I’m looking forward to picking up my stove today before heading south towards Muncho Lake, and Liard Hot Springs – this next 550km is considered the most scenic of the highway. Based on travellers reports, pictures and videos I’m anxious to get going and hope to see some Caribou, Elk, Buffalo, Bear, Bison, and whatever else. My daily spending has gone through the roof not being able to deal with hot coffee, porridge, or even boiling rice – Let’s hope it actually is at the Greyhound station this morning.
Watson Lake, the town has a population of approximately 1,900 people has a few unique offerings for travellers. The World famous SIgn Post Forest is a collection of 10,000+ street signs and license plates from all over the world. In 1942, a homesick soldier named Carl Lindley decided to nail up his hometown sign to a board at the corner of mile 635 of the highway. Pretty soon others followed, putting up their own hometown sign along Carl’s Danville IL post eventually taking over a little over an acre of land, with maze like streets continuously growing with each additional placard. I’m hearing conflicting reports of 10,000 and 40,000 – so lets pick a number in the middle.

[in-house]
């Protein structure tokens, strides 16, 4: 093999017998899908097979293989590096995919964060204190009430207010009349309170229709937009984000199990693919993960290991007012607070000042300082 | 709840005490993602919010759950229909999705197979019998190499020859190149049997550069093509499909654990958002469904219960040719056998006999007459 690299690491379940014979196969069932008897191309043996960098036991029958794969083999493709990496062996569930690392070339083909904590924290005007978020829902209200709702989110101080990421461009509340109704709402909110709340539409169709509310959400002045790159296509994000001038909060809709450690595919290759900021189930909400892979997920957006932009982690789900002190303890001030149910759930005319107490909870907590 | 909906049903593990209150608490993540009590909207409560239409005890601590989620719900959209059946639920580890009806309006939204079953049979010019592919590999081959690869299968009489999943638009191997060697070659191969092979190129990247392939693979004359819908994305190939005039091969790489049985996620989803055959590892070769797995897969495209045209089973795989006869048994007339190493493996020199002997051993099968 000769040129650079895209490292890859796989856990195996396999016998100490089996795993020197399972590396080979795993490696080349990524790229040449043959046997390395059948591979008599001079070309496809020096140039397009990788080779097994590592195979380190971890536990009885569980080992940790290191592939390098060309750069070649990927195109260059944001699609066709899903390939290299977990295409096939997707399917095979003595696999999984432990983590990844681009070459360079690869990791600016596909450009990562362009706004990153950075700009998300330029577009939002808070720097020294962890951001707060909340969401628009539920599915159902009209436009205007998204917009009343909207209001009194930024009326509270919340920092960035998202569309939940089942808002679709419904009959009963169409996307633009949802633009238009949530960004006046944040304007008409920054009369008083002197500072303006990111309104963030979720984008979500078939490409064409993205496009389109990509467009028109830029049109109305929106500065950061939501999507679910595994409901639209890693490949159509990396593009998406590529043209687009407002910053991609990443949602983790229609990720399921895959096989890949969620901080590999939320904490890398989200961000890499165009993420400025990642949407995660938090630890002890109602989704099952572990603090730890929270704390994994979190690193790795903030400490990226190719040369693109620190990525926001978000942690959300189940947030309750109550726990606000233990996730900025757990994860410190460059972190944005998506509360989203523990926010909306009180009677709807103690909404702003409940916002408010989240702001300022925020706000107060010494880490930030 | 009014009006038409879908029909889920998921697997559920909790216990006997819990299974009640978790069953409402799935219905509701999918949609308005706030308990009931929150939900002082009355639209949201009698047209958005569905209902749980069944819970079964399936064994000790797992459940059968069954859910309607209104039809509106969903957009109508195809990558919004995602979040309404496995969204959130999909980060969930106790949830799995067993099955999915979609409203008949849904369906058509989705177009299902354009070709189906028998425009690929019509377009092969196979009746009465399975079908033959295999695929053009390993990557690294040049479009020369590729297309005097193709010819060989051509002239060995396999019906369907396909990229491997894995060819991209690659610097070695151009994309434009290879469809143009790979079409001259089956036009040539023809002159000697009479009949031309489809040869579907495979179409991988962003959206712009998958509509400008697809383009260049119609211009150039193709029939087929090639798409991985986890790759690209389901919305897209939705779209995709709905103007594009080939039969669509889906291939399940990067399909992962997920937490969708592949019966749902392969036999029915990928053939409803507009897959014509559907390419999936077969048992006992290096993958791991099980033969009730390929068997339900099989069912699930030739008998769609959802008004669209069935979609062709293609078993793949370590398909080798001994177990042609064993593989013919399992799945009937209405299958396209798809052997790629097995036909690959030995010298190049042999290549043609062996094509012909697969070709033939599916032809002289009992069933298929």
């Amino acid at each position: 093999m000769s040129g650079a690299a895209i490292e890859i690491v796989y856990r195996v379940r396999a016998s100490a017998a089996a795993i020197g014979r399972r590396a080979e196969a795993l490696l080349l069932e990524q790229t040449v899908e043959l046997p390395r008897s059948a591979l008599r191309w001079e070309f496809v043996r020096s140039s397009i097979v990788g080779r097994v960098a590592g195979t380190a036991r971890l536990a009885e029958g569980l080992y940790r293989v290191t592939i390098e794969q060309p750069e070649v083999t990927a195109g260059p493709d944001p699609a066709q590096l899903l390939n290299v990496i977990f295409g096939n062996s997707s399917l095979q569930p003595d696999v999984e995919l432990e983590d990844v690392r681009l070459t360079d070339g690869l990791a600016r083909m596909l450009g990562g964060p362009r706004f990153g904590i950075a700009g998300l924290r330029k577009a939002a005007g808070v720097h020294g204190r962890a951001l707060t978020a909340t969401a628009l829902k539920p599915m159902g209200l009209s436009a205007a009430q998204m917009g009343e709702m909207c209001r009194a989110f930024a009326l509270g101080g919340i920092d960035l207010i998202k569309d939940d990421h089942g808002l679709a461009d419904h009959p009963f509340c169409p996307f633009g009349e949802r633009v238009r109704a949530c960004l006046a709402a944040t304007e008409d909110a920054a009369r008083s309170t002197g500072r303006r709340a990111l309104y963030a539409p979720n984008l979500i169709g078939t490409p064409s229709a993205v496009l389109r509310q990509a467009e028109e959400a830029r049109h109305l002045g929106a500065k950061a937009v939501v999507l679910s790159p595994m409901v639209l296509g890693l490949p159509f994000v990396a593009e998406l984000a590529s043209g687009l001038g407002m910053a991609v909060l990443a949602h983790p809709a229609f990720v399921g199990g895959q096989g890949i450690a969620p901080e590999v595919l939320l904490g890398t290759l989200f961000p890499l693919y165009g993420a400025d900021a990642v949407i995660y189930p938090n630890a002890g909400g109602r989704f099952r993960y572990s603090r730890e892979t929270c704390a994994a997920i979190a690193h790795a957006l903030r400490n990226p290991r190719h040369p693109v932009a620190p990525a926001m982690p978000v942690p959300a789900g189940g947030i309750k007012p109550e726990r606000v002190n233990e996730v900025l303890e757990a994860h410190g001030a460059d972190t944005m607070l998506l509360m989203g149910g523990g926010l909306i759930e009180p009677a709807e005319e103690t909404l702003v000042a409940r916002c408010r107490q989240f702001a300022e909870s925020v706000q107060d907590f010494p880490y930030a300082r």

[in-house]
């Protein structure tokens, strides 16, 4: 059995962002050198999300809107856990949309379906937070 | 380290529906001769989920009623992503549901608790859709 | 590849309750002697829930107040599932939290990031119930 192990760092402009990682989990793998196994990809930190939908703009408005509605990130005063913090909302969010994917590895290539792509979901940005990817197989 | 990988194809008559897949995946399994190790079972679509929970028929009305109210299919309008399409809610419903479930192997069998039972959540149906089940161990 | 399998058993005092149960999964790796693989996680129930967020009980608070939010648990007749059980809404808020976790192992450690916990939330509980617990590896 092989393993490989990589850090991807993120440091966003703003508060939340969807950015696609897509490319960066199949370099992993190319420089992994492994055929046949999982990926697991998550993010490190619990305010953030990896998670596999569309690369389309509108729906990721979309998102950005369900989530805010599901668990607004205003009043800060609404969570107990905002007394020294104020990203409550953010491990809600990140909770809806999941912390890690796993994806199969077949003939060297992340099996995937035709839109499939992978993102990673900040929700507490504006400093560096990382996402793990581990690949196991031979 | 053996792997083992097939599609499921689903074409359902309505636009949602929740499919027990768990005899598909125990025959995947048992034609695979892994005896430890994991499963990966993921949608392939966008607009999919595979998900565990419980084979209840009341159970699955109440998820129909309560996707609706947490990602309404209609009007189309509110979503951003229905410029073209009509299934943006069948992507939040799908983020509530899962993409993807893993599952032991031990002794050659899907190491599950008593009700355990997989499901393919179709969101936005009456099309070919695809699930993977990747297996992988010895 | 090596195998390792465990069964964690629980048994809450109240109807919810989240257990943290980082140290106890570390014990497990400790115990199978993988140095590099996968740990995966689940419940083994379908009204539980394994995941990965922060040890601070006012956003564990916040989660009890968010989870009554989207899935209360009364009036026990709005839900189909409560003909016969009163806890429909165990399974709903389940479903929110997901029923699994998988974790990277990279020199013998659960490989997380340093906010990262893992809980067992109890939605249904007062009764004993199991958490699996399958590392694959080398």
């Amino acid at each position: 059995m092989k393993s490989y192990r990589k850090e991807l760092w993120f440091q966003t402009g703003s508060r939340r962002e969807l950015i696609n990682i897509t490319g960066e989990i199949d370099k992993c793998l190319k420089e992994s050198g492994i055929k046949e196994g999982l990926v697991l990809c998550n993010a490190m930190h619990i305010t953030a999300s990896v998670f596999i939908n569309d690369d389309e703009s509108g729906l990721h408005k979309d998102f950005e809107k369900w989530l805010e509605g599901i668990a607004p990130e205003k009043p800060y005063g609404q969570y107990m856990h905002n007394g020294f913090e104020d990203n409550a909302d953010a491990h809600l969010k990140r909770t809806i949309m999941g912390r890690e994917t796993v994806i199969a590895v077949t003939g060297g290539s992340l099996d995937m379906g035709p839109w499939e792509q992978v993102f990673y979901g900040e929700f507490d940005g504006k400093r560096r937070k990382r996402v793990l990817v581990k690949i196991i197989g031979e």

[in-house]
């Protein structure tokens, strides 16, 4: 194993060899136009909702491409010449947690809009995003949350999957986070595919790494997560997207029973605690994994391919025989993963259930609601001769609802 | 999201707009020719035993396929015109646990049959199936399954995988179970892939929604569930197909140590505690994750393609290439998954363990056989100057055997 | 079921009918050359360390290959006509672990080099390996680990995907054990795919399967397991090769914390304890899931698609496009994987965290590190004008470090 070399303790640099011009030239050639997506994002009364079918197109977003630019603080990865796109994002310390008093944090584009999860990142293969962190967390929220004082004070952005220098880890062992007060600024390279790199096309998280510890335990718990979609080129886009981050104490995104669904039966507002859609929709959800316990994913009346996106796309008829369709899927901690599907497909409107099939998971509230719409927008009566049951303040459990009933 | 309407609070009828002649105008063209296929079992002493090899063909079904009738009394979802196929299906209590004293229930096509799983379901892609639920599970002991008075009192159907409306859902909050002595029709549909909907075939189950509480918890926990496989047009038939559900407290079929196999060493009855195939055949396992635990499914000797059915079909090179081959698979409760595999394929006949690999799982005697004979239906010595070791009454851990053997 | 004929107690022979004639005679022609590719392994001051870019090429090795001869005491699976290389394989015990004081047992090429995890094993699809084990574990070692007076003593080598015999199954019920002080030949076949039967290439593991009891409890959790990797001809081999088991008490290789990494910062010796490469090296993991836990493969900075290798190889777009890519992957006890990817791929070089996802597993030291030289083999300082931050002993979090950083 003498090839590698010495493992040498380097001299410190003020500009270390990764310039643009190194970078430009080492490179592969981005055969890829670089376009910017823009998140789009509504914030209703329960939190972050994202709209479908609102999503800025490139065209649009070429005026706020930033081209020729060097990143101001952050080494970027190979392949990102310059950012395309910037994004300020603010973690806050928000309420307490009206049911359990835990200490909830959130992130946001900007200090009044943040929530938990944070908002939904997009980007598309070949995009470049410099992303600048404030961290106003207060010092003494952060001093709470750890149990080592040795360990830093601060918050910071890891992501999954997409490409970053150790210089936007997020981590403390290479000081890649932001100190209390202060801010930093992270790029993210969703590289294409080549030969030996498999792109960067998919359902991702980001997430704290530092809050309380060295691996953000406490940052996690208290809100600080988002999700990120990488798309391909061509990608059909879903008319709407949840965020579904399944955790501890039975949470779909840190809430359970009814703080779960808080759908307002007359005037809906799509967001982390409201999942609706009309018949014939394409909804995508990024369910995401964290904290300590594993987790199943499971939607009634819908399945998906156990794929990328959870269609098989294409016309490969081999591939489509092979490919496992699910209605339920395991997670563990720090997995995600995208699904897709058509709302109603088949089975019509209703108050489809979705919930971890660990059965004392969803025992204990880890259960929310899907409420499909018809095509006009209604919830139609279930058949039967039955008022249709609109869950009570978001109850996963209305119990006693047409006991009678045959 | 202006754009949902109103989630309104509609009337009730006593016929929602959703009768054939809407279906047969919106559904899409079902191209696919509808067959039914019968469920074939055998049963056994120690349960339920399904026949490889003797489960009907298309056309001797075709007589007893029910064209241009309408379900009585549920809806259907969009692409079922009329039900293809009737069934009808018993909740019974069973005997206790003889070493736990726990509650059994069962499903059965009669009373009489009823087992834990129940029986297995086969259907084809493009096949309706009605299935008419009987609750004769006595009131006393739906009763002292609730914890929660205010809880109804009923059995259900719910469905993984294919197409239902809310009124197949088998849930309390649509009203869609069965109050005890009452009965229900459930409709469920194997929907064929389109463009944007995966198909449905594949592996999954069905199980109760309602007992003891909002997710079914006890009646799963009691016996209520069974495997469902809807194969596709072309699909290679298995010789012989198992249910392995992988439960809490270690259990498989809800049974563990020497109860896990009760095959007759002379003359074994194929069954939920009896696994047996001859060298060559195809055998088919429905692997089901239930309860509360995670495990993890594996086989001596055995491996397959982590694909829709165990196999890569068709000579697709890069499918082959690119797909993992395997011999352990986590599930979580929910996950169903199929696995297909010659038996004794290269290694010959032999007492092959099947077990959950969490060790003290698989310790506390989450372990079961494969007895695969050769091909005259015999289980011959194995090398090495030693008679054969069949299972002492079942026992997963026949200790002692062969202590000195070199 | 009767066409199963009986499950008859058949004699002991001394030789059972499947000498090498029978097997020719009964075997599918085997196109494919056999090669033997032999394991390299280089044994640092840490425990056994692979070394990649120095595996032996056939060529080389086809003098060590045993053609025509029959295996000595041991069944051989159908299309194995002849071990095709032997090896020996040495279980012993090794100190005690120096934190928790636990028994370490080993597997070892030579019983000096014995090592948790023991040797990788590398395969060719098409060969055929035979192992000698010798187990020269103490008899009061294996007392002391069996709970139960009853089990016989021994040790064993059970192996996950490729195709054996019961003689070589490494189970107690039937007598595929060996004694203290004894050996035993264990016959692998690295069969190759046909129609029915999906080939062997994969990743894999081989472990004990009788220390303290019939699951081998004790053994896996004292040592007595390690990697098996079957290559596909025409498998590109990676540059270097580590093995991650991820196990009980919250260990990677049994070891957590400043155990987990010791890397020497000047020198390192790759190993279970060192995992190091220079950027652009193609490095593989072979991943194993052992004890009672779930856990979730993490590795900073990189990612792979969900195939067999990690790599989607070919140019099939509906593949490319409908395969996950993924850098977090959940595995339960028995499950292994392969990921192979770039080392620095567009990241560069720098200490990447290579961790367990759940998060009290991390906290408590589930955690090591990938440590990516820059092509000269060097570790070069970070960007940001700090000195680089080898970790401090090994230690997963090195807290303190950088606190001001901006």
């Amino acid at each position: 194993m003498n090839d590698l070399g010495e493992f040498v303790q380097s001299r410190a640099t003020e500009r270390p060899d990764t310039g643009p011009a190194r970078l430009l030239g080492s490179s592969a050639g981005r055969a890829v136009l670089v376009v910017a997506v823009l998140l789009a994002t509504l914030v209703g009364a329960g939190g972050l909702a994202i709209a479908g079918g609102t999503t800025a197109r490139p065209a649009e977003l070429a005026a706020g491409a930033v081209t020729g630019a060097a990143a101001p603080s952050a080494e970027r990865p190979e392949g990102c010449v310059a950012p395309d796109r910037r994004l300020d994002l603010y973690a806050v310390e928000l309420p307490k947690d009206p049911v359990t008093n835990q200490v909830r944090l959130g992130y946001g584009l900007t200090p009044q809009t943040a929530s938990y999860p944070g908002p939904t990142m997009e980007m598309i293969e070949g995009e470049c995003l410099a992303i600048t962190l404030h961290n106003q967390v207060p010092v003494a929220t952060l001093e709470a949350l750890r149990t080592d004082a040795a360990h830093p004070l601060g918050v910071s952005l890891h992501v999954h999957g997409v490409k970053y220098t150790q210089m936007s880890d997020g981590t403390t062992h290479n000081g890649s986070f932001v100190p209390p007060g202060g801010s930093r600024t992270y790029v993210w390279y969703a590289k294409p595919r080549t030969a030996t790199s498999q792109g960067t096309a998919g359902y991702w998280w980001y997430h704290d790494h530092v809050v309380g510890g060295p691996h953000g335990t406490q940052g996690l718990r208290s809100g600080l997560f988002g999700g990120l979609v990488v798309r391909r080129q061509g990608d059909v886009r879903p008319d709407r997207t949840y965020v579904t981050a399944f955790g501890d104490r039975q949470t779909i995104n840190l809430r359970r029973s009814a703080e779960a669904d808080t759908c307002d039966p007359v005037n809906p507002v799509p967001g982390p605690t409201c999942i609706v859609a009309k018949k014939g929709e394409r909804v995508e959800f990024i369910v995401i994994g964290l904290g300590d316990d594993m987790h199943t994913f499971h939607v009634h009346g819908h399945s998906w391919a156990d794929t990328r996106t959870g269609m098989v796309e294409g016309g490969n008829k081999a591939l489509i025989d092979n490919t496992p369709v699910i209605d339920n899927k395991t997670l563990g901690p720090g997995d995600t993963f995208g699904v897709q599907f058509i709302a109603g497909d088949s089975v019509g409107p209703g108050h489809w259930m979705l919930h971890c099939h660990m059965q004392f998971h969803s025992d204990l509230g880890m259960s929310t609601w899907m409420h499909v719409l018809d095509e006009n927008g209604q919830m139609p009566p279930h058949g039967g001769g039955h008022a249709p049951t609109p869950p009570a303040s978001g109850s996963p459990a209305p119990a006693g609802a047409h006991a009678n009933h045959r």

Across the street, is the Northern Lights Centre, which offered a 50 minute video presentation of the Aurora Borealis, and the Canadian space program. Some impressive pieces of equipment were on display, like segments of Canada’s Arm, used on the present space shuttles, and Astronaut’s suits. They shared space with Service Canada, and I spent some time using their ultra high speed internet connection to download a few large files for an upcoming project that I’m about to embark on.